Hot on the heels of last week’s tragic Samfest, we get this season’s focus on Teal’c episode. With Gerak dead, he and Bra’tac are pushing for elections for the Jaffa people. The other council members are rapidly withdrawing their support for the elections. The most obvious explanation, Teal’c and Bra’tac decide, is brainwashing.1 Teal’c investigates off-screen and is captured by the brainwasher and all-round nice guy Baal.

Baal attempts to brainwash Teal’c but without success. As force doesn’t work, Baal resorts to reason. Baal’s so dreamy! I’d’ve fallen for his charismatic smile and persuasive arguments. Teal’c, crazily, is not convinced that Baal is working, and always has been, for the good of Jaffa kind. Baal is the strong leader that the Jaffa people need to defeat the Ori. He’ll selflessly forgo all the pomp and circumstance and work tirelessly manipulating the council from behind the scenes. When unreasonable Teal’c refuses to cooperate, Baal is forced to restart the torture and brainwashing. Teal’c is eventually convinced, but good guys being the sneaky untrustyworthy lying snakes that they are, Baal decides it’s wise to administer the standard kill-your-best-friend-in-front-of-me-to-prove-your-loyalty test, at which point Mitchell recklessly emerges from his subplot and causes a scene.

As the new kid in the family, Mitchell gets most of the attention. I don’t want to encourage him so I’ll briefly say that all this flashbacks and backstory have established that he is satisfactorily different from Crichton and his character development has improved from the-does-not-give-up muck at the start of the season.

I’m relieved that Teal’c and Bra’tac finally did something. Politics is a dull affair, so unless writers are stolen from The West Wing, action is needed to break up the speeches and solemnity. I like the seriousness Bra’tac and Teal’c play their scenes but sometimes when they’re in a scene by themselves, a gravitas feedback loop is created as they attempt to outserious each other until one of them overacts or the scene changes. Something that should be avoided in badly ventilated areas like corridors.

Carter’s involvement in this episode is just right. Not too heavy with exposition, not too light with doing stuff. She has a moment with Mitchell about a revealing the Stargate’s existence that is neither boring nor long-winded; she fixes the ring transporter for Mitchell and doesn’t try to explain everything we already know. I like Carter in small portions.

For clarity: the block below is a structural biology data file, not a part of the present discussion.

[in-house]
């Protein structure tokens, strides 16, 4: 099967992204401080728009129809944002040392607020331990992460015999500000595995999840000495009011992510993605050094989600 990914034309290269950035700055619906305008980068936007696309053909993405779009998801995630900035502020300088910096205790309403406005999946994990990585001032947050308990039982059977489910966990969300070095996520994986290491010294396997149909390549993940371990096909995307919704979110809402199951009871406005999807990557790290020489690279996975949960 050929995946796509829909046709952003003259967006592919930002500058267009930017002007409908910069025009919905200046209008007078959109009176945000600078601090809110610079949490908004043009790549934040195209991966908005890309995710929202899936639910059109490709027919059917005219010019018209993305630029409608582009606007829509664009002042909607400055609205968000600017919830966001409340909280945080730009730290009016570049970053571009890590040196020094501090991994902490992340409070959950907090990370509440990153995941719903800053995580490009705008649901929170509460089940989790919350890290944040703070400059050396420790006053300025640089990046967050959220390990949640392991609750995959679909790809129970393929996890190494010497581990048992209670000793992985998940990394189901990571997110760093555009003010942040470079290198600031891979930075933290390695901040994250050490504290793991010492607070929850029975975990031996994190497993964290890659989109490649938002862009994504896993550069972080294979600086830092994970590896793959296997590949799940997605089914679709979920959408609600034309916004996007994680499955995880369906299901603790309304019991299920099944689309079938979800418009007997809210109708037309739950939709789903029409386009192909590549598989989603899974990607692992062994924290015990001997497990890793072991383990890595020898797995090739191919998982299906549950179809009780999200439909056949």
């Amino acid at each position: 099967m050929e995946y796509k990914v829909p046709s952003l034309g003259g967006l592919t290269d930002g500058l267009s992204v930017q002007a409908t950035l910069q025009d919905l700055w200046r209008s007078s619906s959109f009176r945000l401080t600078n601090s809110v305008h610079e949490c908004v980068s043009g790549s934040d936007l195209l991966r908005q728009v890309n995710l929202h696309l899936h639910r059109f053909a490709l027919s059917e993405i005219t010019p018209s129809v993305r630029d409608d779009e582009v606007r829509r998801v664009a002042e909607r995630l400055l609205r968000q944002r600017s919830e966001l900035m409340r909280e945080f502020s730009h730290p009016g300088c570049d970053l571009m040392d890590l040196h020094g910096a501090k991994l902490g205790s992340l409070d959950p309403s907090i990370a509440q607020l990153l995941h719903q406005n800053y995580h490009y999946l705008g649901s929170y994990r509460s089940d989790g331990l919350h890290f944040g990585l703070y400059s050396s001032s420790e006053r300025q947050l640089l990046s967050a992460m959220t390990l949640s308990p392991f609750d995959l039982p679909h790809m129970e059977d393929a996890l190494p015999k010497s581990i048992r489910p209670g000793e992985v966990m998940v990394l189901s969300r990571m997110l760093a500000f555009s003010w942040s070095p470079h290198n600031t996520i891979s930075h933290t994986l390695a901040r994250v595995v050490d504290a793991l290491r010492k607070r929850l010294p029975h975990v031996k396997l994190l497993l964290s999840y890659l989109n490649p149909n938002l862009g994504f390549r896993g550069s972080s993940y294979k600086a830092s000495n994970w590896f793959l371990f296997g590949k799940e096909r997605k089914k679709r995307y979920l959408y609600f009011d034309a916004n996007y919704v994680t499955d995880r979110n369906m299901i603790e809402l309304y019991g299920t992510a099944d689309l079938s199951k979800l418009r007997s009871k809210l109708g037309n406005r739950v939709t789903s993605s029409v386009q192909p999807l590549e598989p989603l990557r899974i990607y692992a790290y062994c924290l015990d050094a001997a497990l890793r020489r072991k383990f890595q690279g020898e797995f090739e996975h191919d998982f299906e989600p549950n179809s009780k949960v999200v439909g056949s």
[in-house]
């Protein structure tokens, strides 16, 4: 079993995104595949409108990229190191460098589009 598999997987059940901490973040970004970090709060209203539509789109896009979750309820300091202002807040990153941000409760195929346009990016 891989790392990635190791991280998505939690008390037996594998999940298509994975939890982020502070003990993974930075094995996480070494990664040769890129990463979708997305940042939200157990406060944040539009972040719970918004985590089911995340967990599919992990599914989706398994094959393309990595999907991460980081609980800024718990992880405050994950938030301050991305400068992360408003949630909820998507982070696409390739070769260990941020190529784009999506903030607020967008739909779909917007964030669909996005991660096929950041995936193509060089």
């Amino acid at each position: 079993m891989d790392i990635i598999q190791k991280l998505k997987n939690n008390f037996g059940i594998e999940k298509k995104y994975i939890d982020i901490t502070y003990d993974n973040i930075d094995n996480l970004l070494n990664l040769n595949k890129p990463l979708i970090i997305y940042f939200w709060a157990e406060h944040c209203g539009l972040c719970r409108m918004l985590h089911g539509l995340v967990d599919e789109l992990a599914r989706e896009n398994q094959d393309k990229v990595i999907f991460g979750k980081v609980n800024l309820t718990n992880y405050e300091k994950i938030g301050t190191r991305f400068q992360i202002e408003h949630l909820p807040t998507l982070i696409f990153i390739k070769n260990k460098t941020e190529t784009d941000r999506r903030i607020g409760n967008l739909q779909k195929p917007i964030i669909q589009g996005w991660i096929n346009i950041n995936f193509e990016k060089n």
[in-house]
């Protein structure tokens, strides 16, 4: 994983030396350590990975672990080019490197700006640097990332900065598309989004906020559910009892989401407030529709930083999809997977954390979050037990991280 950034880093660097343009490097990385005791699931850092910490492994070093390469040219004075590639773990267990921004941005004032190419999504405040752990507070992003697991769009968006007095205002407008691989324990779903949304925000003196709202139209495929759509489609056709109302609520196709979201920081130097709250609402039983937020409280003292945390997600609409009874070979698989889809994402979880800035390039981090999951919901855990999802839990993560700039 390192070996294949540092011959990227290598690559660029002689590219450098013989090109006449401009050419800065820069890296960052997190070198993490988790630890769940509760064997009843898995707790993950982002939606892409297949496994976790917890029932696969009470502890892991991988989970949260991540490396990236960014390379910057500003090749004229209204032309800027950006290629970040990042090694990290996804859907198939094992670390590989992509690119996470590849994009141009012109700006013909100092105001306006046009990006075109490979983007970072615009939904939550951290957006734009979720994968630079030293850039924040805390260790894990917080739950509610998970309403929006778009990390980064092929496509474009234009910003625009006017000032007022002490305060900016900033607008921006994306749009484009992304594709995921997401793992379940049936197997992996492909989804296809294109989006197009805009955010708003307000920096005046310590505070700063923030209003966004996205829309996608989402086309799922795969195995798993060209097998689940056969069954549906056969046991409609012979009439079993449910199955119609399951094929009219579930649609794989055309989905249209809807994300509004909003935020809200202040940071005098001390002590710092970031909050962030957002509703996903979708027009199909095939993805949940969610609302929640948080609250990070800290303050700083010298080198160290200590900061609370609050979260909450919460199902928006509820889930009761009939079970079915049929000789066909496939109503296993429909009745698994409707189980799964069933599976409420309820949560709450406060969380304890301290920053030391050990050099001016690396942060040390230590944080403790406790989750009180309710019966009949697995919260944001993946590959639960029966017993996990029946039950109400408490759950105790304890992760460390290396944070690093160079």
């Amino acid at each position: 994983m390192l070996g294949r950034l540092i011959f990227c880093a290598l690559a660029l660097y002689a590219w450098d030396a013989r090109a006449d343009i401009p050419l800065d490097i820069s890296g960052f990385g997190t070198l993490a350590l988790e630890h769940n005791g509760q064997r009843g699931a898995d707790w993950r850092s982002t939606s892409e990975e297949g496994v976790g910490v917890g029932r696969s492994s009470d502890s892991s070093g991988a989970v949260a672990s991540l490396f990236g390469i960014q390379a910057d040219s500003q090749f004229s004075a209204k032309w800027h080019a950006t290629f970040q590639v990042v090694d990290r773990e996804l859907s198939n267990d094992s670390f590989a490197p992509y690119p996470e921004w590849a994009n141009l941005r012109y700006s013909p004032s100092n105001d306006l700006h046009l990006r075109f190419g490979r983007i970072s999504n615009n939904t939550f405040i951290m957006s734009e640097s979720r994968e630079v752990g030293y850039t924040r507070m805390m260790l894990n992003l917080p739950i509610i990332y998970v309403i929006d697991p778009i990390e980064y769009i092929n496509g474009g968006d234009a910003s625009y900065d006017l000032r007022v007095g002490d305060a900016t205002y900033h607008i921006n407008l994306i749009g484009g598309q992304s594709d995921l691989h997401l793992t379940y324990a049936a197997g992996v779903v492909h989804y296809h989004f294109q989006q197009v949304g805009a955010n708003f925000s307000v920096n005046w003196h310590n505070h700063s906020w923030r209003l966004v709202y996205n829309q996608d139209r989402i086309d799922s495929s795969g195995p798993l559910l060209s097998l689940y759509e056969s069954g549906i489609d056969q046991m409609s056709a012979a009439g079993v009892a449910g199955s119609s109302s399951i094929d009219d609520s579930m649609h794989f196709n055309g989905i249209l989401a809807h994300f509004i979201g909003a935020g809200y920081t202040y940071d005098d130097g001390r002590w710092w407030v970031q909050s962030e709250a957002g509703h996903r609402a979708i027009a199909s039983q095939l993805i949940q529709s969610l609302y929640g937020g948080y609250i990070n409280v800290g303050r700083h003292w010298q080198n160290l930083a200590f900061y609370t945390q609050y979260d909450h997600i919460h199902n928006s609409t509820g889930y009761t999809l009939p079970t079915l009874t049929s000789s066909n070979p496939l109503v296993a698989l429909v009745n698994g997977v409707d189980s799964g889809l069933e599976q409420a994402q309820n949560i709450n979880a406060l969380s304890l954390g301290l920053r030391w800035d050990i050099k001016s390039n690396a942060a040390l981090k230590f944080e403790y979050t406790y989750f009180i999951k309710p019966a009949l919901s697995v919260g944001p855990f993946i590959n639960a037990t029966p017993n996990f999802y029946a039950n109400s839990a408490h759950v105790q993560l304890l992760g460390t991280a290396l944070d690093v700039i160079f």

I believe Mitchell and Lam are secretly together, which makes Landry’s comment about screwing with family significant. I can’t back this up; crazy speculation seemed like an easy way to end a review.

  1. It also explains the mystery of Tom and Katie.
To resist the influence of others, knowledge of oneself is most important. — Teal'c

4 Responses to “Stronghold”

  1. I don’t want to start any arguments but I was really hoping that Teal’c would kill Bra’tac. Partly because then Teal’c would get some sort of character development but mostly because I can’t stand Bra’tac. I feel the seriousness feedback loops are mostly his fault. I don’t think that actor could do irony if he tried.

  2. Whats you’re problem with Bra’tac?? u gay or something? He’d kick ur ass!!!

    From the Gateworld review: “And Tony Amendola is in the middle of it all out-acting the entire cast.”

  3. No need to congratulate me on my inspired use of the Teal’c and Bra’tac image. Your stunned silence is praise enough.

  4. I’ve never gotten the impression that Tony Amendala does anything more than read his lines from a far-off cue card.

    The picture is cool.